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Wednesday, May 13, 2009 06:30 am

Letters to the Editor

art5947
The shredder at Illinois Times chewed up 6,500 pounds of paper on Saturday, saving about 55 trees.

Shred Day

Thank you, Illinois Times, for the opportunity to bring attention to protecting one’s identity to the community of Springfield. It was a wonderful experience explaining the process of Cintas Document Management with the folks who attended the Shred Day last Saturday.

We estimate that we shredded around 6,500 pounds of paper on Saturday. Since all of the paper is 100 percent recycled, this equates to saving approximately 55 trees, 22,750 gallons of water and 10 cubic yards of landfill space. Thanks, and I look forward to working with you again.

Keith Jones, general manager
Cintas Document Management
Springfield

Shredder/cheerleader

Do it again. Rah! Rah! I mean the free Shred Day you offered in cooperation with the Cintas company in the Illinois Times parking lot last Saturday.

My wife and I started to clean up some of the vital, highly valuable memorabilia accumulated over life’s decades, only to realize as the years vanish the value begins to diminish as well. We appreciated the opportunity to rid ourselves of those boxes in the basement — about eight of them — in the Cintas shredder.

Thank you and Cintas for making it so easy, and free. I say do it again, rah. But wait a few weeks to give us a chance to empty out another corner of our basement.

James M. Henneberry
Springfield

Restore Clayville

It is about time! Good for the mayor and village residents of Pleasant Plains who are stepping up to take over and hopefully restore such a historical part of the village [See “Pleasant Plains group wants to rescue Clayville,” by Amanda Robert, IT, May 7].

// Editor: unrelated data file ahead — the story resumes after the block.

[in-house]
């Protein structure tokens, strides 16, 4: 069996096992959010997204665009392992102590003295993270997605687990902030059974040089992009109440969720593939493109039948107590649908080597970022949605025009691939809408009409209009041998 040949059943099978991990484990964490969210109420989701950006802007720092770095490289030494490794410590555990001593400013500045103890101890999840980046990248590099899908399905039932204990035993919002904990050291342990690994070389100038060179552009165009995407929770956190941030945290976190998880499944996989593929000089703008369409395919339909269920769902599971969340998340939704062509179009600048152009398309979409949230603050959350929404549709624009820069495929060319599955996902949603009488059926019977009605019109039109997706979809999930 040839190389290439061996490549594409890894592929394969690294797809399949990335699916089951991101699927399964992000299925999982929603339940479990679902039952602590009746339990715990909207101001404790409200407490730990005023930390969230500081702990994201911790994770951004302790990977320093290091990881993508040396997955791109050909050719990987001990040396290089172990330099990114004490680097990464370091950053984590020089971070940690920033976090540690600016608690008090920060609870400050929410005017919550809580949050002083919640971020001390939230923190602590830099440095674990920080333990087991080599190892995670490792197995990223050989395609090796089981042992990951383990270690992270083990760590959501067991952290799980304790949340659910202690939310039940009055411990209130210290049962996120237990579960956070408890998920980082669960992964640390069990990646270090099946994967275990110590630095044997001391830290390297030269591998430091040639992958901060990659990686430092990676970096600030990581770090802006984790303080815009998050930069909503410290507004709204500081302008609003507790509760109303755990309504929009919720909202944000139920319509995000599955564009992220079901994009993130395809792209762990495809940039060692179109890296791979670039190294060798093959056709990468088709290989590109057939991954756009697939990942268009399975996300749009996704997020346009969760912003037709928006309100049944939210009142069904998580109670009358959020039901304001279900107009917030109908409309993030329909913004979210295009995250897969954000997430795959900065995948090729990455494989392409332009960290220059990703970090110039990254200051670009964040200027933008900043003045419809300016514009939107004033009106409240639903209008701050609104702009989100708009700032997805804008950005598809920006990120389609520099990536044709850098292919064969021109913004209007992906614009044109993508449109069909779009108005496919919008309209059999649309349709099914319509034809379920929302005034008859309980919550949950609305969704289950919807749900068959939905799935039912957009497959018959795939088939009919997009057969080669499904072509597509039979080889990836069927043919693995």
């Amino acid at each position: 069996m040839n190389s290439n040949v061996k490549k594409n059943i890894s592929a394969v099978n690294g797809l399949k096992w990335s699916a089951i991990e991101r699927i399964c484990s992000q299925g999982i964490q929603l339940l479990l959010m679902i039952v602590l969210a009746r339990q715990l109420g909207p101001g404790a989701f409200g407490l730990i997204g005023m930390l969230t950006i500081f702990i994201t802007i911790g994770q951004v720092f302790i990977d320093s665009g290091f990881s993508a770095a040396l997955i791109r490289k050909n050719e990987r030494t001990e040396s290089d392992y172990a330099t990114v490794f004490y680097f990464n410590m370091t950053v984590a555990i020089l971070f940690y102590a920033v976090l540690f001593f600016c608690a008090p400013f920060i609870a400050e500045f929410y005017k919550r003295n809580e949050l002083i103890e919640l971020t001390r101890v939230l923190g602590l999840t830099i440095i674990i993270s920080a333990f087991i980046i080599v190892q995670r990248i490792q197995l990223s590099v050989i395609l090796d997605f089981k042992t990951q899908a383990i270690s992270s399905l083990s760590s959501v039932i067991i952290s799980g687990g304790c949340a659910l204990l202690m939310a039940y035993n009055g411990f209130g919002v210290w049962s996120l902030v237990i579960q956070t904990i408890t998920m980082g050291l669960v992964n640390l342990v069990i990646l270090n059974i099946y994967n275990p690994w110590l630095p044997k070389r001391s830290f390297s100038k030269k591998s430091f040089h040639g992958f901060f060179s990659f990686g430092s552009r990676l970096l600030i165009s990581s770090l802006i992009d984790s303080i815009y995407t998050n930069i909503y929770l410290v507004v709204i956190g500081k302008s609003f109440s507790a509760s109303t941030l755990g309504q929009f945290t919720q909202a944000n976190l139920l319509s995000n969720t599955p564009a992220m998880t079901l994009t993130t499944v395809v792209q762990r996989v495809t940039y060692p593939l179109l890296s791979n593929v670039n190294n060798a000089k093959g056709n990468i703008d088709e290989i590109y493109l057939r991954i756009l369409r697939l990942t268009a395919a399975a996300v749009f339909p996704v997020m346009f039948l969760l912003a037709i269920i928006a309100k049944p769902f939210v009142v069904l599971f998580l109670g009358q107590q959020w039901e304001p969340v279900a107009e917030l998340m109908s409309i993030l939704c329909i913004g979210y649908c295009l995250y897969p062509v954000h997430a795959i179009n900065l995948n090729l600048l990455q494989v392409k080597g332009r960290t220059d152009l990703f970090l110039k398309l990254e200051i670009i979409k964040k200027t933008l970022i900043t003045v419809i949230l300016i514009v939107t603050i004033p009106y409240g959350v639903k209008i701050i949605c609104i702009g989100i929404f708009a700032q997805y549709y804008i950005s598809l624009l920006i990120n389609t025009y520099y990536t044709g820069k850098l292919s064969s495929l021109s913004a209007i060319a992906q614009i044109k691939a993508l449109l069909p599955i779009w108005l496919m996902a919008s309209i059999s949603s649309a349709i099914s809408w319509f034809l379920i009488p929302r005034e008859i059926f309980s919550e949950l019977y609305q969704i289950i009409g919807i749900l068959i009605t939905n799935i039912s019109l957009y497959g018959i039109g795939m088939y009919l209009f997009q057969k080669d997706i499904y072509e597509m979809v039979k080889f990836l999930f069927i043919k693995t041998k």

As a former resident of Pleasant Plains, I would drive by Clayville every day, fondly remembering that when attending preschool in Springfield 23 years ago our “big” class trip that year was to go to Clayville and see what a great piece of history we had so close to home.

But that icon of history has obviously changed a great deal since then. How someone like Dave Bourland can buy and own a piece of property that plays such a vital part of the history of the place where you live — to purchase the property and then watch it crumble away year after year and have not the slightest concern enough to do something about it is appalling to me! That Bourland purchased the property in the first place and then did nothing with it, in my opinion, was a ridiculous waste.

Hopefully the village committee can officially become a historical society and start the recovery process sooner rather than later. Kudos to the people who care enough to do something about this now, instead of before it became such a huge project that the costs would have outweighed the benefits of restoring the property.

Jennifer Young
Springfield

Immigration reform

On May 12 last year Immigration and Customs Enforcement raided the meat processing plant in Postville, Iowa. Seventy-five percent of the workers were undocumented; and because of their vulnerable circumstances they were exploited, underpaid and some even sexually abused.

Families were separated, the community was in disarray as one third of the community left hastily overnight, and the plant closed since it was unable to replace the detained workers.

A year later, individuals there (as elsewhere in the U.S.) live in fear. Many workers were tried hastily and inequitably; and those who continue to await trial are costing the town of Postville almost $80,000 a month to support them.

This raid, as many others across the nation, calls desperately for comprehensive immigration reform. Such reform would have kept families and the Postville community intact by insuring that workers could remain employed and continue to pay taxes, and offered protection to report unfair labor practices.

Some individuals and hate groups may point to the myths that keep communities fearful of migrants. Many of us cannot unequivocally state that our ancestors came to this country legally. And some others who point with pride to centuries of family history in the U.S. will never know the real reasons for their ancestors’ immigration to this land.

Perhaps this is an issue for which the most reasonable answers are the most compassionate ones as well.

Diane Lopez Hughes
Pax Christi Springfield/USA

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